- The Washington Times - Sunday, August 30, 2009

LOS ANGELES | Juanita Sims has lived in the notorious Jordan Downs project in Watts for nearly four decades, raising eight children behind the barred windows of the cramped barrackslike apartments.

She moved in shortly after the Watts riots in the 1960s left nearly three dozen people dead and made the South Los Angeles community a national symbol of urban decay.

Now Mrs. Sims fears she’ll have to leave, just as Watts emerges from years of neglect with a proposed urban village of shops, homes and businesses that would force the demolition of Jordan Downs.

“I’m not afraid to move, but what my fear really is: Where?” said Mrs. Sims, 73, who sat at a kitchen table against a wall covered in peeling white paint. “That’s what I’m concerned about: Where are we going?”

The proposed demolition of the sprawling complex of two-story cinder-block buildings is part of an audacious but as of yet unfunded $1 billion effort by city housing officials to remake a large swath of the hard-luck neighborhood into a national symbol of rebirth.

The Los Angeles Housing Authority has pledged to relocate residents within the community, but some of Jordan Downs’ 2,300 tenants are skeptical, noting local agencies’ broken promises of providing job training and wireless Internet service.

“The plan is to put everybody out,” said resident Arthur Jenkins, gesturing toward the homes with both arms as he stood on a sidewalk. “The plan is to build condos.”

Jordan Downs, which dominates a parcel of blight the size of 40 square blocks that includes a school and an abandoned factory, was originally built as temporary housing for factory workers during World War II.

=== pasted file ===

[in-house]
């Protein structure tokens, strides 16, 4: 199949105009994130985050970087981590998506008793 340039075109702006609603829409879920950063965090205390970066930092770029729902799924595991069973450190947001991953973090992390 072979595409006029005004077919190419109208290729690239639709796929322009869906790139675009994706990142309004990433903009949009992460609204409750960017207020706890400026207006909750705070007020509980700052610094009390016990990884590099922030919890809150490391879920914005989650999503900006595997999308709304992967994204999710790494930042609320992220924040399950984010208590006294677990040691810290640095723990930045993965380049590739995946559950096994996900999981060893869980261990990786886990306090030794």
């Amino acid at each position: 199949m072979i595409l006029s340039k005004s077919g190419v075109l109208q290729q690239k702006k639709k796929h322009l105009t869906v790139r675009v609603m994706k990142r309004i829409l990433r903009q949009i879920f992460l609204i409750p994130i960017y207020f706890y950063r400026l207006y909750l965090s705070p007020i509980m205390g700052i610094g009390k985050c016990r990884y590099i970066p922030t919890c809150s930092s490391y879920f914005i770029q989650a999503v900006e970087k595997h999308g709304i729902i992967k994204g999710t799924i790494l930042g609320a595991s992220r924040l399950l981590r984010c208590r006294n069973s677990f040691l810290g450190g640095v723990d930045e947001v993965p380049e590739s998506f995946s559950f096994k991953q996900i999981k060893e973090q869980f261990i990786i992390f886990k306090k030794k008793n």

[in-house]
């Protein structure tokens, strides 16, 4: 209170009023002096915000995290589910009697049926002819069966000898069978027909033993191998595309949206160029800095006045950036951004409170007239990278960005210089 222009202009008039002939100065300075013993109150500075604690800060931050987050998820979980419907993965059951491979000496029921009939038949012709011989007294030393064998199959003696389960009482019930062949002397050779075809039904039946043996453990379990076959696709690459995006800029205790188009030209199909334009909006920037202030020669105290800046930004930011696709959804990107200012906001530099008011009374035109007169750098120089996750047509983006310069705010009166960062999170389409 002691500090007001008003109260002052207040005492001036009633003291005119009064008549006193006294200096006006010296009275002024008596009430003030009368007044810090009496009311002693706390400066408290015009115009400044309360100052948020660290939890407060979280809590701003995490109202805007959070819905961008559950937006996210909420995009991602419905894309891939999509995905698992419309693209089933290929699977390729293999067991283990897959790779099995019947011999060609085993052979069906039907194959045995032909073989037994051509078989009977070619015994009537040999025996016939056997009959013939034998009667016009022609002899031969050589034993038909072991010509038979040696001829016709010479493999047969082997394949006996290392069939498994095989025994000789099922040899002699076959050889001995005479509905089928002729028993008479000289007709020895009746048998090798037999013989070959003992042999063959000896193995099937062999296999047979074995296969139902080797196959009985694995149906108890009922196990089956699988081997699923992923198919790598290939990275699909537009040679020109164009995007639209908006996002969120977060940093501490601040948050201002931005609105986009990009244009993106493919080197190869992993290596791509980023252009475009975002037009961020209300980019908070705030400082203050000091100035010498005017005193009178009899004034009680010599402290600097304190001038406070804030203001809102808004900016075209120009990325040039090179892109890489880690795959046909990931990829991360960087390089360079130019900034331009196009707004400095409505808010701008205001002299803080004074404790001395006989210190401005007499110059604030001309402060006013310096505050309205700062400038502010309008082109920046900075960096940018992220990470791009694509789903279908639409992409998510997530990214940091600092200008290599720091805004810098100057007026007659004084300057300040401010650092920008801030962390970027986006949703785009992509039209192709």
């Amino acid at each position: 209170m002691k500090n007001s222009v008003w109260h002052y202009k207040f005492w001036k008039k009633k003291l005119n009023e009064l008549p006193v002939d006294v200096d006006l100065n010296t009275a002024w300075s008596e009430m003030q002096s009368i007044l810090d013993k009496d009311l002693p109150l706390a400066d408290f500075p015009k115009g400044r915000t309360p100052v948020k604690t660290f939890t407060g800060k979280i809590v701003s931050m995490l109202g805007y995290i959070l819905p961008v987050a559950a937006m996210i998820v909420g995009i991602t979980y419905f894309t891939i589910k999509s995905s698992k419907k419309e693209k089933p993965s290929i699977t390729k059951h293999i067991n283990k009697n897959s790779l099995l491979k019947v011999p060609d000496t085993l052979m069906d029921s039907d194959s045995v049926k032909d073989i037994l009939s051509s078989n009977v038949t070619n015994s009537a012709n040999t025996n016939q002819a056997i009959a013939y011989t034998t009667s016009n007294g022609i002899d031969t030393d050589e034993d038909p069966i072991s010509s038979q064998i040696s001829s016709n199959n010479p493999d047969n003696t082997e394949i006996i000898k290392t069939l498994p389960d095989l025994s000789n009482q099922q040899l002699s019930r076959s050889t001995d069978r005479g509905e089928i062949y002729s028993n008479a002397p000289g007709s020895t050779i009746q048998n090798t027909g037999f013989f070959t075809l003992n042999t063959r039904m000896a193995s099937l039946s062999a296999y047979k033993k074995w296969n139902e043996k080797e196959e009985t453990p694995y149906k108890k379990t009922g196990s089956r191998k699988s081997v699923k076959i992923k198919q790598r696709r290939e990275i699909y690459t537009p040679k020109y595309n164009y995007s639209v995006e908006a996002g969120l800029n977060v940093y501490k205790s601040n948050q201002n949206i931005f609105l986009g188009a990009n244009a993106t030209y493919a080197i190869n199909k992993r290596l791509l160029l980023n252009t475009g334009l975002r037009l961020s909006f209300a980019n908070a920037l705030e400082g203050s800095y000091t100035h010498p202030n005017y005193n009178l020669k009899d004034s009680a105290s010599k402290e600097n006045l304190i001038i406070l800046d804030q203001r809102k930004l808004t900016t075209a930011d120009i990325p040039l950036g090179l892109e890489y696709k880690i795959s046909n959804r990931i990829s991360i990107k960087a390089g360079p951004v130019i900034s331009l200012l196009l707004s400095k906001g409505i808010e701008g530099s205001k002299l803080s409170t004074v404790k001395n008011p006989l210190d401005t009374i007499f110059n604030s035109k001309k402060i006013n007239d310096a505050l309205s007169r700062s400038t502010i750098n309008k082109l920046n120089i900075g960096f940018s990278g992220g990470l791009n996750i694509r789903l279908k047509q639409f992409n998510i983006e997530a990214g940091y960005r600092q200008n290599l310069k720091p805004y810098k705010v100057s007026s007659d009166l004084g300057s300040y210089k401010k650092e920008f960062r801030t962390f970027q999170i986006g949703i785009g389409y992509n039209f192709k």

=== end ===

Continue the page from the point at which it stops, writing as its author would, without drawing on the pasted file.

The project and the surrounding neighborhoods became engulfed in poverty in the following decades. In August 1965, rising tensions between residents and law enforcement culminated with riots that raged across 50 square miles for six days. Thirty-four people were killed, more than 1,000 injured and 600 buildings were damaged or destroyed.

Since then, Jordan Downs and the rest of Watts has remained a hot spot for crime and poverty. Just a third of the project’s residents between 18 and 60 years old are employed, and households average less than $16,000 annually. Jordan Downs’ robbery rate this year is five times the city’s rate based on population.

The city’s public housing officials hope their redevelopment project will help tenants feel safer by drawing middle-class residents into the area. They say living among people outside the poverty cycle - along with a planned new corps of case workers to help impoverished residents find good-paying jobs - will raise living standards.

“I see this as a way to invest in the people in such a way as hasn’t been done in Watts in forever,” said John King, a Housing Authority director.

Plans for the new complex are being drawn up, but officials say it likely will include a mix of town houses and apartment buildings, peppered with shops and interspersed with small parks and athletic fields.

Mrs. Sims said she can’t imagine having to leave her longtime home in the project, but acknowledged she might not have a choice.

“I just don’t see moving right now,” she said defiantly as her 9-month old great-grandson clung to her leg and squealed. “But it’s not for me to say.”

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